Statistically speaking, Jones’ defensive impacts have been a little better in terms of suppressing shot attempts, chances, and expected goals than they were in previous seasons. His offensive impacts at even-strength have been pretty similar to recent seasons but still a significant drop from his peak years.
Here are his year-by-year numbers via Natural Stat Trick:
In other words: Maybe not as bad as critics of the trade and contract expected, but not exactly a game-changer, either. Still probably not ideal given the contract and the price paid to acquire him.
Speaking of that price paid to acquire him.
Early returns make Columbus look like big winner in trade
All of this brings us to the Columbus side of this deal, where it probably would have been impossible for the Blue Jackets to do better than they did.
Let’s start with Boqvist, the NHL player acquired in the deal.
After showing some promising signs in Chicago in his first couple of years, Boqvist was going to get a real opportunity to play a major role with the Blue Jackets, and so far he has excelled when he has been in the lineup. He has been limited to just 23 games this season but has already scored seven goals and tallied 14 total points in those games, while posting outstanding underlying numbers and being one of the Blue Jackets’ top overall blue liners. He has been fantastic in the role has been utilized in.
Given the age and contract difference that alone is a victory for the Blue Jackets. But that was not the only aspect of the deal.
They also moved up 20 spots in the draft, sending the first-round pick they acquired from Tampa Bay (David Savard trade) to Chicago in exchange for the No. 12 overall pick. The Blue Jackets used that pick to select center Sillinger.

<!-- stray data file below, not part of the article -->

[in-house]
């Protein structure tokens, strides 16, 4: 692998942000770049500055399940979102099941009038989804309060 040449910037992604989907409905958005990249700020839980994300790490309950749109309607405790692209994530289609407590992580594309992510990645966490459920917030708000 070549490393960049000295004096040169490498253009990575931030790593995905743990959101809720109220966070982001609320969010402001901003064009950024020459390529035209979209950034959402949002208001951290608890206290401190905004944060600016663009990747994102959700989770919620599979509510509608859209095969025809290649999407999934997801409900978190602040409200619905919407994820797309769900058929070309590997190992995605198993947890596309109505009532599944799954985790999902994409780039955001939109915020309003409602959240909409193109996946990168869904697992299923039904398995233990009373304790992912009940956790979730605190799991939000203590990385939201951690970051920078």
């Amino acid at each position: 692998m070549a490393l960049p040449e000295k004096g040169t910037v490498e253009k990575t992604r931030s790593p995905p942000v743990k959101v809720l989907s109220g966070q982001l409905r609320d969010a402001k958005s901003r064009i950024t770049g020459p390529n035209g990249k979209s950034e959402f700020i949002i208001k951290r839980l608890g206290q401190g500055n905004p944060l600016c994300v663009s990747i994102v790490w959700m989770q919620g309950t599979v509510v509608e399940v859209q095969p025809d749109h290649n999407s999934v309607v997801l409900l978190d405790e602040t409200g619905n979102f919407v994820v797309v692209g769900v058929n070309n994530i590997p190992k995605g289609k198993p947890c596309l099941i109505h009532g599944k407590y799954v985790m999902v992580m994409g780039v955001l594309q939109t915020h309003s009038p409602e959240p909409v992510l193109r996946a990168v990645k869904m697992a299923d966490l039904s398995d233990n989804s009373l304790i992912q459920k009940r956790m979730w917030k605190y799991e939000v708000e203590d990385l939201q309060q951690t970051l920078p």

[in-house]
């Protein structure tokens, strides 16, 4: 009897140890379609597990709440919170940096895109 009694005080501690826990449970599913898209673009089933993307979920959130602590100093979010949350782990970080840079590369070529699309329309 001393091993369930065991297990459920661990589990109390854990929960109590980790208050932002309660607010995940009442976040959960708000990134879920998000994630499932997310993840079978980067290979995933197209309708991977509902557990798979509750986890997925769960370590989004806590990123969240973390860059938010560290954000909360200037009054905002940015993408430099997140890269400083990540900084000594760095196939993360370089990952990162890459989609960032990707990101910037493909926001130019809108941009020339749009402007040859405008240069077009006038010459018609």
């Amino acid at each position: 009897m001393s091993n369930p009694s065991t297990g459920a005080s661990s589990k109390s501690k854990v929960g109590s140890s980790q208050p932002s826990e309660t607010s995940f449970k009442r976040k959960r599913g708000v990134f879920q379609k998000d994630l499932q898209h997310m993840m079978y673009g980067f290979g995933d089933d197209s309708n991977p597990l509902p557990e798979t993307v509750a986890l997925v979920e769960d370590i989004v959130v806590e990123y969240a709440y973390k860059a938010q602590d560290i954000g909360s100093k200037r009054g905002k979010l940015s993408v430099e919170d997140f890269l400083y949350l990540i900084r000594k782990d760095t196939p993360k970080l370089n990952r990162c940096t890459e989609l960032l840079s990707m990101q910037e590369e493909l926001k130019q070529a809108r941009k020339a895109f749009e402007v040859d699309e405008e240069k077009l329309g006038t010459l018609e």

Sillinger, 18, is already a regular in the Blue Jackets’ lineup (and the youngest player in the NHL), making positive contributions, and looks to be a significant part of the team’s future.
There was also a second-round pick (No. 44) involved in the deal, which Columbus immediately flipped to Carolina for defenseman Jake Bean.
Bean, 23, plays the second most minutes on the team (behind only Zach Werenski) and as of Tuesday has four goals and eight assists on the season.
When all of the subsequent moves are added into the trade tree, the return today looks like this:
To Chicago: Seth Jones (eight-year, $76M contract), Nolan Allan (No. 32 overall pick), 2022 sixth-round pick
To Columbus: Adam Boqvist ($867,000 cap hit; RFA after this season), Cole Sillinger (No. 12 overall pick; entry level deal), Jake Bean (three-year, $7M contract), 2022 conditional first-round pick.
Columbus completely overhauled a significant part of its defense with two younger, cheaper players (and one that might already be Jones’ equal, if not better) and already landed another potential cornerstone player in Sillinger. Given the Blackhawks’ current place in the standings, they might have another top-10 pick coming their way from Chicago in a few months.
Pretty good return for a player that was not going to re-sign with them after this season.